Labour’s record-high membership should be given a say on which leadership candidates get a place on the ballot paper, the head of Unite has said.
Len McCluskey, general secretary of Britain’s largest trade union Unite, said: “The Labour party is now the largest political party in Europe and therefore the idea that it is only MPs that decide who goes on a ballot paper, I think is wrong.”
His major intervention comes just as TUC Congress begins in Brighton, where the whole trade union movement comes together to discuss key policies for the year ahead. McCluskey said that the party should be more “open, democratic” mirroring the language often used by Jeremy Corbyn and his supporters.
Speaking on Pienaar’s Politics on Radio 5 Live, the key ally of the Labour leader added: “I’d like to widen the franchise, so I’m in favour of having a debate about these things. What I am in favour of is Jeremy’s belief that we should have an open, democratic party. Unfortunately, under New Labour it was bureaucratic and stifled debate.”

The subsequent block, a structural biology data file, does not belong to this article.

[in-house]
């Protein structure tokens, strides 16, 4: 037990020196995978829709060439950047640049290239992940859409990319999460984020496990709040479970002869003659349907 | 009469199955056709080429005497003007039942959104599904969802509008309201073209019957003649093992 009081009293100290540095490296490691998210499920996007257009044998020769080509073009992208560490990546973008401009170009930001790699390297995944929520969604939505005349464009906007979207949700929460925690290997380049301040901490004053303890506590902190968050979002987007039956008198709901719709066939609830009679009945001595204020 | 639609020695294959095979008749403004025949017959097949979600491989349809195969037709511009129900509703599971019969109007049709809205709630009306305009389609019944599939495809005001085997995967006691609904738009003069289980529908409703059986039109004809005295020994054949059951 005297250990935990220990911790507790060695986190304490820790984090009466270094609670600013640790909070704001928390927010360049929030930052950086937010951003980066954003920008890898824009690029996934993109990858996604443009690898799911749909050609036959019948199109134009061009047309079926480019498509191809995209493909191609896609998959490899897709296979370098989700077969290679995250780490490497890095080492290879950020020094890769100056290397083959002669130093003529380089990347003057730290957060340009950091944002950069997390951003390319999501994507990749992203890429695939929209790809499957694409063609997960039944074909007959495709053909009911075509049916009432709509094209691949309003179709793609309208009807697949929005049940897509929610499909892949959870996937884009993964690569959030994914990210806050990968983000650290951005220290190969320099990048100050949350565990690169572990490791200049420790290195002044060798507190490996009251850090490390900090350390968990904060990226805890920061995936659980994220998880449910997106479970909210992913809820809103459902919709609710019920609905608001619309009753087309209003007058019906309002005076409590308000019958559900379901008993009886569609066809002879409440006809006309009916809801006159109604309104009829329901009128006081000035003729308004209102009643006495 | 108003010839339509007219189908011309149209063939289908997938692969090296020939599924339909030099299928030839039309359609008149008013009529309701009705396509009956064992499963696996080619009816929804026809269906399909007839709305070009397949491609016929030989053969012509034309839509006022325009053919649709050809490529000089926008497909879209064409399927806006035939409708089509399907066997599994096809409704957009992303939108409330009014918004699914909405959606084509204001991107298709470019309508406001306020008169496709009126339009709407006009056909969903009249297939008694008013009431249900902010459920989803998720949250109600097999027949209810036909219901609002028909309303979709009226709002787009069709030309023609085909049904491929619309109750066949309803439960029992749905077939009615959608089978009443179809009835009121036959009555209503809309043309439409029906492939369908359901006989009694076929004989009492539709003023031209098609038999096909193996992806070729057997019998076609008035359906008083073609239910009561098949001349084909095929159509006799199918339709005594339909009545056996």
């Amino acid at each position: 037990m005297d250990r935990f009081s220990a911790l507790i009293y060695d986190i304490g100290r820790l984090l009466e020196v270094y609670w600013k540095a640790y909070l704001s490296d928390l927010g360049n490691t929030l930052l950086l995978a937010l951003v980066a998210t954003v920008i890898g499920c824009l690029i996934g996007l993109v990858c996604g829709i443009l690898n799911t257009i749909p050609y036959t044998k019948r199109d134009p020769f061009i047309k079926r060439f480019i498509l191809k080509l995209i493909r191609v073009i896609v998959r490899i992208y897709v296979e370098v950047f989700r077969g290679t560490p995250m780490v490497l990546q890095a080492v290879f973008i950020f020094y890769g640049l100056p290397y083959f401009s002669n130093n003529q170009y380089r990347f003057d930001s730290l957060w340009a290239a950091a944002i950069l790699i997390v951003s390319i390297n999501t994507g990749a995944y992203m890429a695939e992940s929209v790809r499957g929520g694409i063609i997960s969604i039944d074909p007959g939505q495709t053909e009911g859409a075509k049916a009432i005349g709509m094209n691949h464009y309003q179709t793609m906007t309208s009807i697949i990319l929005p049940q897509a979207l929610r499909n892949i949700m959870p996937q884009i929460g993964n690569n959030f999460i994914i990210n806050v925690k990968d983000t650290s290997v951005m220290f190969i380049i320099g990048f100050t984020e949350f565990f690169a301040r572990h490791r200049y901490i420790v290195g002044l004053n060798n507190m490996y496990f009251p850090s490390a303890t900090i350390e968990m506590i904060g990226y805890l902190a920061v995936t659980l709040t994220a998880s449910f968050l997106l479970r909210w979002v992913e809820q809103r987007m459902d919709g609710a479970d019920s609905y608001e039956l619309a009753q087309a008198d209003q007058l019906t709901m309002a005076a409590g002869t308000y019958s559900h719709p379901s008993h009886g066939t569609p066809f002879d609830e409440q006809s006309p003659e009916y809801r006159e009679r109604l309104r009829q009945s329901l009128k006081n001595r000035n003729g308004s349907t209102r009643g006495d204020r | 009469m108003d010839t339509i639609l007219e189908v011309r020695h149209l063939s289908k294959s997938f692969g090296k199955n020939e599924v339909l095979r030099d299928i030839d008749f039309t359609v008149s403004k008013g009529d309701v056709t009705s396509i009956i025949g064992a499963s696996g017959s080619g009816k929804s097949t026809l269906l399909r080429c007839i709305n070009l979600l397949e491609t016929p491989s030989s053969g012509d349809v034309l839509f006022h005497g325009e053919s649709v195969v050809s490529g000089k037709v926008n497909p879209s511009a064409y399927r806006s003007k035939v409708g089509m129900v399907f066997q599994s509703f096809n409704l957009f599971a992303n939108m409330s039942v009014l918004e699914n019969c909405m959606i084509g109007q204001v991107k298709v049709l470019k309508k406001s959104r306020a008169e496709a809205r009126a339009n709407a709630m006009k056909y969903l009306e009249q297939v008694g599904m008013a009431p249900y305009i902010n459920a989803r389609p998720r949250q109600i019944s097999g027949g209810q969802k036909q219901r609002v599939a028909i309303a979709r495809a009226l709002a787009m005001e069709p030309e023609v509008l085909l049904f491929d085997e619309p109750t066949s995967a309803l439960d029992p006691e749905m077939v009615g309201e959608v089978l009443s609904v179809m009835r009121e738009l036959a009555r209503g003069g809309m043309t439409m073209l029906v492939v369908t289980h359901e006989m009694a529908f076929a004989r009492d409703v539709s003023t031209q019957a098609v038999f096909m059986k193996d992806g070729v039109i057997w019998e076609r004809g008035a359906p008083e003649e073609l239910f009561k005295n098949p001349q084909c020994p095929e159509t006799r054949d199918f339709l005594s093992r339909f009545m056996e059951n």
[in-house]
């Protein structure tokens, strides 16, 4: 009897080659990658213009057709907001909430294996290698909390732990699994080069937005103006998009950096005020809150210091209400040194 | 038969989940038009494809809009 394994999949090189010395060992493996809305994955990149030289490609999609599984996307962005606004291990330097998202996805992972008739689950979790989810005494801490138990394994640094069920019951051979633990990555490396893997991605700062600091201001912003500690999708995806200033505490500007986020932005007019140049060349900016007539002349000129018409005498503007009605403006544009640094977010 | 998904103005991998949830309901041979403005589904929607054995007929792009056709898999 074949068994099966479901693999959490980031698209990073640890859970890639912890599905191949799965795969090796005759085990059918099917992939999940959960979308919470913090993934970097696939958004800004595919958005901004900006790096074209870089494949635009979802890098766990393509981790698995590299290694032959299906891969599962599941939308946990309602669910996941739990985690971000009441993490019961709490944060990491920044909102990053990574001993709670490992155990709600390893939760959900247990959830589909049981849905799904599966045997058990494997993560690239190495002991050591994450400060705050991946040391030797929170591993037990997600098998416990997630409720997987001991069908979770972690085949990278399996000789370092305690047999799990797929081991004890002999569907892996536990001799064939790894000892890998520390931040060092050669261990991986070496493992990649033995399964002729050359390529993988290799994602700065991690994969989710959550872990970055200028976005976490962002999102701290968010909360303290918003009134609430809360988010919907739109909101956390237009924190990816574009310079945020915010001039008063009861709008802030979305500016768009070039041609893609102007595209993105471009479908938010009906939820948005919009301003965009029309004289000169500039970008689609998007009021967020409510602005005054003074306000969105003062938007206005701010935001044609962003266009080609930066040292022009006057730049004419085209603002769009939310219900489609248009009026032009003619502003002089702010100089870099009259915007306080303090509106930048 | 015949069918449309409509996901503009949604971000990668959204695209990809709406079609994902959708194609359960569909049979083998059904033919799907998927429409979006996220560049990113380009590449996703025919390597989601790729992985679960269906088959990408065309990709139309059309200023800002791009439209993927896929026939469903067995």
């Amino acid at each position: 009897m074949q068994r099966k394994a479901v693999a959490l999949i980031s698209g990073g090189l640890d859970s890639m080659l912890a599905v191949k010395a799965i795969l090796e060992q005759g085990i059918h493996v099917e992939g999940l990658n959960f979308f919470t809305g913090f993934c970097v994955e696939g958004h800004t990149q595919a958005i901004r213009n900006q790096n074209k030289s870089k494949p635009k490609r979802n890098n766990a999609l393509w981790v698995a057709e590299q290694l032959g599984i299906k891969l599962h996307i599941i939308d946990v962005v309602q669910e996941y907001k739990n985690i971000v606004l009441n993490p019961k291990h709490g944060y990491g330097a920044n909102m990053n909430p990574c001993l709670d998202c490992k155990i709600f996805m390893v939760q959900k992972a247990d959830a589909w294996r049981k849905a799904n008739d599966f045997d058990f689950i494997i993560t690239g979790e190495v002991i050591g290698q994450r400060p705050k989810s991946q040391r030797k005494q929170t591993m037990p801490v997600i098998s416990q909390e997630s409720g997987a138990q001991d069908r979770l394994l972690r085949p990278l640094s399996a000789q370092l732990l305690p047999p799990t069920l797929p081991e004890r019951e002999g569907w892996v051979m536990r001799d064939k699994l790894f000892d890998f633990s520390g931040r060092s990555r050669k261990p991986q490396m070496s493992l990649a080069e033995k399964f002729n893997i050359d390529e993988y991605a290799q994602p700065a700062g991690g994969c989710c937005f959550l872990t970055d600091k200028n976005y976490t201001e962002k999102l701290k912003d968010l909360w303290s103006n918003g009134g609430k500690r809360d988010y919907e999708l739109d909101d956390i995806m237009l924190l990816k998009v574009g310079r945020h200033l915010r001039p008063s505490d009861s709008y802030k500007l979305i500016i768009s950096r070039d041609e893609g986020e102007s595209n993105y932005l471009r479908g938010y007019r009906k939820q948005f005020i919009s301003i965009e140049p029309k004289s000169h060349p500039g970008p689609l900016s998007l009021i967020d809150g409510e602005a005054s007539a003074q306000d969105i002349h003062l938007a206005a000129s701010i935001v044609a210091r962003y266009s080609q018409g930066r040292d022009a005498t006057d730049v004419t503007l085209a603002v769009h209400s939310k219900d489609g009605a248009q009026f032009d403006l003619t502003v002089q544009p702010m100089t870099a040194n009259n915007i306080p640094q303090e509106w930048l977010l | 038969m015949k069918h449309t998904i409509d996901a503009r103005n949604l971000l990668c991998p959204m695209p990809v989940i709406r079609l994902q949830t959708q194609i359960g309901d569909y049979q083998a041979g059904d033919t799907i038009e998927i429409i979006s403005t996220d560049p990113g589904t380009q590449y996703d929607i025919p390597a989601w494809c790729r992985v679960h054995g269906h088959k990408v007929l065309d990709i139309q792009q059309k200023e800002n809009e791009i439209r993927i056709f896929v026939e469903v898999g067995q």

The so-called McDonnell amendment, due to be debated at Labour’s conference in Brighton later this month, would lower the threshold for making the leadership ballot from the 15 per cent of MPs and MEPs currently required to just 5 per cent. Some have spoken of a 10 per cent level as a compromise measure.
However, with Corbyn’s position assured after June’s election gains, the idea has become less urgent for those who back it.